When Jessica Muzambezi woke up one morning and saw that raw sewage was leaking from a burst pipe into the street near her home, she tried to keep her two-year-old son Jadon inside. But the soccer-loving boy was unhappy being kept indoors, and eventually he escaped onto the street to kick a ball around.
Within a day, Jadon was vomiting and suffering stomach pains. His parents took him to a clinic and then a hospital. Less than a week later, he was dead from cholera – one of the suspected 178 cholera deaths and 10,336 cases in Zimbabwe this year.
“We don’t have a child anymore,” Ms. Muzambezi said. “He was our only child. It is painful. We’ve been left with a wound.”
As cholera spreads across the country, more than 10 million Zimbabweans are now at risk of contracting the water-borne disease, which can kill within hours if untreated, health workers say.
This is the third such outbreak in the country since 2008, a sign of Zimbabwe’s collapsing infrastructure and worsening corruption.
It is not alone. The World Health Organization said in a situation report last month that the number of cholera infections worldwide by mid-October had already exceeded the numbers in recent years, with more than 603,000 cases and more than 3,800 deaths in 29 countries. Case fatality rates are the highest in a decade.
Cholera has become a key indicator of collapse in social stability. Most of the countries with cholera outbreaks this year are also enduring parallel humanitarian crises, such as wars, hunger, drought, flooding or earthquakes, the WHO said.
It cited examples such as Syria, Yemen, Afghanistan, Somalia, Sudan, Ethiopia, Cameroon and the Democratic Republic of the Congo.
“Based on the large number of outbreaks and their geographic expansion, as well as a lack of vaccines and other resources, WHO continues to assess the risk at global level as very high,” the agency said.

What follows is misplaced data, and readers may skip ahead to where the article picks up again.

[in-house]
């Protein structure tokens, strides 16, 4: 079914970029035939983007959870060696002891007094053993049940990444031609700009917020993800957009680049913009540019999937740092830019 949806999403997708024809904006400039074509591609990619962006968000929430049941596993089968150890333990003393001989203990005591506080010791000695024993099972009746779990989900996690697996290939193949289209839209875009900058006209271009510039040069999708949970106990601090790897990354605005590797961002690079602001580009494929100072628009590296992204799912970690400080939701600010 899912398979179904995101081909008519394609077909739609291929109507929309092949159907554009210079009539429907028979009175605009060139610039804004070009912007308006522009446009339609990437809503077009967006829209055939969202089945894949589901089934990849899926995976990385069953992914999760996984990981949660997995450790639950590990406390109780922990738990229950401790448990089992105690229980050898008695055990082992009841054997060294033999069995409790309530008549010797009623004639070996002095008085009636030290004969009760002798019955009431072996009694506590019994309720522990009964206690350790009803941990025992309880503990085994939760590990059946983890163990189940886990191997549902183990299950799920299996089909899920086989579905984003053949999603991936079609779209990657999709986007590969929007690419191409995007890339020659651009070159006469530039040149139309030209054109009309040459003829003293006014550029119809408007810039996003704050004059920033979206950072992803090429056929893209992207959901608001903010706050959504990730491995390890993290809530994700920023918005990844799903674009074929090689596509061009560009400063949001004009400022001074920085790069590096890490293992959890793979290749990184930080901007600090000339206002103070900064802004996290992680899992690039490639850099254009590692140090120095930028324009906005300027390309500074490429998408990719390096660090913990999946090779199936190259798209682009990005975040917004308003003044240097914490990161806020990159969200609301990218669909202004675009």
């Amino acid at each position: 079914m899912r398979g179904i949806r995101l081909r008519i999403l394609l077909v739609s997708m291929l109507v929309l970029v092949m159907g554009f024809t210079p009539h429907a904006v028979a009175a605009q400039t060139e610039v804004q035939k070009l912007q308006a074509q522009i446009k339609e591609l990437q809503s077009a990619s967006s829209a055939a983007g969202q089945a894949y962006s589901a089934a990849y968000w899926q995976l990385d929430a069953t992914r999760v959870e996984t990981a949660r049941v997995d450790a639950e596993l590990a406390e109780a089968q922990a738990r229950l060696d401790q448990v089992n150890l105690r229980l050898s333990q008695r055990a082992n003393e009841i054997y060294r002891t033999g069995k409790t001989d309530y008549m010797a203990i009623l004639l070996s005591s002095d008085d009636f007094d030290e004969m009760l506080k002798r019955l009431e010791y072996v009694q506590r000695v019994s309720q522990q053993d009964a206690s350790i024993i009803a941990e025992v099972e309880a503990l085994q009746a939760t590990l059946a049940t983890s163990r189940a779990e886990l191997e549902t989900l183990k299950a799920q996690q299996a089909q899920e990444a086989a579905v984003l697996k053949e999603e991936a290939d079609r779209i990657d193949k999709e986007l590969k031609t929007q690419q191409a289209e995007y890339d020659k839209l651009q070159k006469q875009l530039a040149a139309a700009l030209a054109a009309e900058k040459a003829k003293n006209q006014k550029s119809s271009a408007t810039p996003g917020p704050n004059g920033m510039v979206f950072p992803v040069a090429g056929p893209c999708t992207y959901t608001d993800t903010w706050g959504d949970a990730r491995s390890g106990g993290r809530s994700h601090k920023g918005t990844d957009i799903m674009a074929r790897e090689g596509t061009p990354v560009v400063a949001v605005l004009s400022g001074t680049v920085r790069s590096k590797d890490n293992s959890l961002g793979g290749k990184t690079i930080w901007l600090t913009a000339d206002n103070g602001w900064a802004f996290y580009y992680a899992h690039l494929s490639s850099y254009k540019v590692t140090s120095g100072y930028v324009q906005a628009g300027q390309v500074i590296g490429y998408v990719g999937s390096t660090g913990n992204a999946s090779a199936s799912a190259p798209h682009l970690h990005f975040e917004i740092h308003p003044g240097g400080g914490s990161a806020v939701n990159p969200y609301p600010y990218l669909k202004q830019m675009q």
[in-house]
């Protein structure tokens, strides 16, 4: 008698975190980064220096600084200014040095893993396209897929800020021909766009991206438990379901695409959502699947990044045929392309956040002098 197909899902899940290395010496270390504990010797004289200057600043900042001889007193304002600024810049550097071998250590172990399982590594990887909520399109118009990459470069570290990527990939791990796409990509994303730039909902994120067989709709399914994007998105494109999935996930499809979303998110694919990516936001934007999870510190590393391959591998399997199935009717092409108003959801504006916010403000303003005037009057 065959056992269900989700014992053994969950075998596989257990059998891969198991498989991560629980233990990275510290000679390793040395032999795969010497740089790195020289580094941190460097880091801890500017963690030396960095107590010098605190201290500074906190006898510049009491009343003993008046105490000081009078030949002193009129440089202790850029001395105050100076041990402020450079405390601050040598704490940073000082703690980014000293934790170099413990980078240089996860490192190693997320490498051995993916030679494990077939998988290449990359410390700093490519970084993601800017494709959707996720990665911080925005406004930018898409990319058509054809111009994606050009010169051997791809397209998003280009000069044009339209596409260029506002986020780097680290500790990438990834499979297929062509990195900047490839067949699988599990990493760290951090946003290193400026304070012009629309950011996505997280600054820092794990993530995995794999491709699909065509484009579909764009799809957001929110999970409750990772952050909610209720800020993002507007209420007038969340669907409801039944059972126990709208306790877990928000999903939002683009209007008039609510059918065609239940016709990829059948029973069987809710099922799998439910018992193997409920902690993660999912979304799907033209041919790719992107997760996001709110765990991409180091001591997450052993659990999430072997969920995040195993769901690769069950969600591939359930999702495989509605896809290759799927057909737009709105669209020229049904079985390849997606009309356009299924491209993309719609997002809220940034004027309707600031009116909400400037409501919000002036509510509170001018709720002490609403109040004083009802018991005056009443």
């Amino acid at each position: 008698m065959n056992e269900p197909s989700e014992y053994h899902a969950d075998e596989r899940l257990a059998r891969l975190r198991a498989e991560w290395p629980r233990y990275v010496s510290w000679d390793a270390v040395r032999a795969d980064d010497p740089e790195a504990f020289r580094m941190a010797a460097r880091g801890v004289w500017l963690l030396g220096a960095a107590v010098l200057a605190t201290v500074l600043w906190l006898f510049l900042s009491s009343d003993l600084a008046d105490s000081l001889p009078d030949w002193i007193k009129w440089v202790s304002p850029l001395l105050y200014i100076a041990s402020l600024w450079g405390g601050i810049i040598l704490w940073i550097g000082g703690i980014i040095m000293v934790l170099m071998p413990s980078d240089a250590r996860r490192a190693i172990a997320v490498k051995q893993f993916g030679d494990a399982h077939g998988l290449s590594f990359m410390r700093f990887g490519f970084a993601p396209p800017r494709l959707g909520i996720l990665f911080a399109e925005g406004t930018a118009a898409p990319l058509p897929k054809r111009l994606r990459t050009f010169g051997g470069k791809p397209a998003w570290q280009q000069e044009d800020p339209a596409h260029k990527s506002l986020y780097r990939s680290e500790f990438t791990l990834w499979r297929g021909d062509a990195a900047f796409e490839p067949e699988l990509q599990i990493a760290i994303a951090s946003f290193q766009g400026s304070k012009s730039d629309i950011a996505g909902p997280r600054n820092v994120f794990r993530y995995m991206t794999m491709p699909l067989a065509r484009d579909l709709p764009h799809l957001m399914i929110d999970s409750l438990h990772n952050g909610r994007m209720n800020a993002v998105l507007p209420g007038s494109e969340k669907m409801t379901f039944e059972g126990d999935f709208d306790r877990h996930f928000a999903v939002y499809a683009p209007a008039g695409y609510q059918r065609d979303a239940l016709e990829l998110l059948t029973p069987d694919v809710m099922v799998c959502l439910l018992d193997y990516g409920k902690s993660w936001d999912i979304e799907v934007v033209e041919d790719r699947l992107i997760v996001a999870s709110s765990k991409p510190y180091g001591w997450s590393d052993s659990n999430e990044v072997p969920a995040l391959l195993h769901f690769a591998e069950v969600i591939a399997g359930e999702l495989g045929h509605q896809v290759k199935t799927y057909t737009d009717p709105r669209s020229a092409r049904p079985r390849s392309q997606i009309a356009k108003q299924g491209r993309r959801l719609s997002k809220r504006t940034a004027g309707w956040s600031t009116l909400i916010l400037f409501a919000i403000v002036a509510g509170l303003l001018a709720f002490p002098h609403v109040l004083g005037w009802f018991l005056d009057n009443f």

“Health systems can easily become overwhelmed, hindering not only the ability to mount effective and timely responses but also to establish appropriate preventive measures in the first place,” it added.
In Sudan, where a catastrophic civil war has destroyed much of the country since April, more than 5,170 cholera cases and 160 deaths have been reported in the past two months, according to a United Nations report on Monday. More than 3.1 million people in Sudan are at risk of cholera, the UN says. Relief agencies have sent 2.2 million doses of cholera vaccines to Sudan in recent weeks.
And then there are countries such as Zimbabwe. The poor sanitation that has caused its cholera outbreaks is linked not to war or earthquakes, but to corruption and mismanagement by the authoritarian regime that has ruled the country for more than four decades. Zimbabwe’s economy has been near collapse for the past 15 years, with high inflation and unemployment.
Some of the latest deaths have affected the same areas and families that were devastated by an earlier epidemic in 2008, leaving survivors in disbelief and despair. The 2008 epidemic killed more than 4,000 Zimbabweans and sickened nearly 100,000 people, yet little seems to have changed since then. Many homes are still without safe running water or are dependent on dangerously shallow wells. Massive piles of garbage are often uncollected.
In the neglected low-income suburbs of Zimbabwe’s capital, Harare, where cholera has been killing scores of people this year, many residents say the city’s workers demand bribes of about US$60 before they’re willing to repair broken pipes.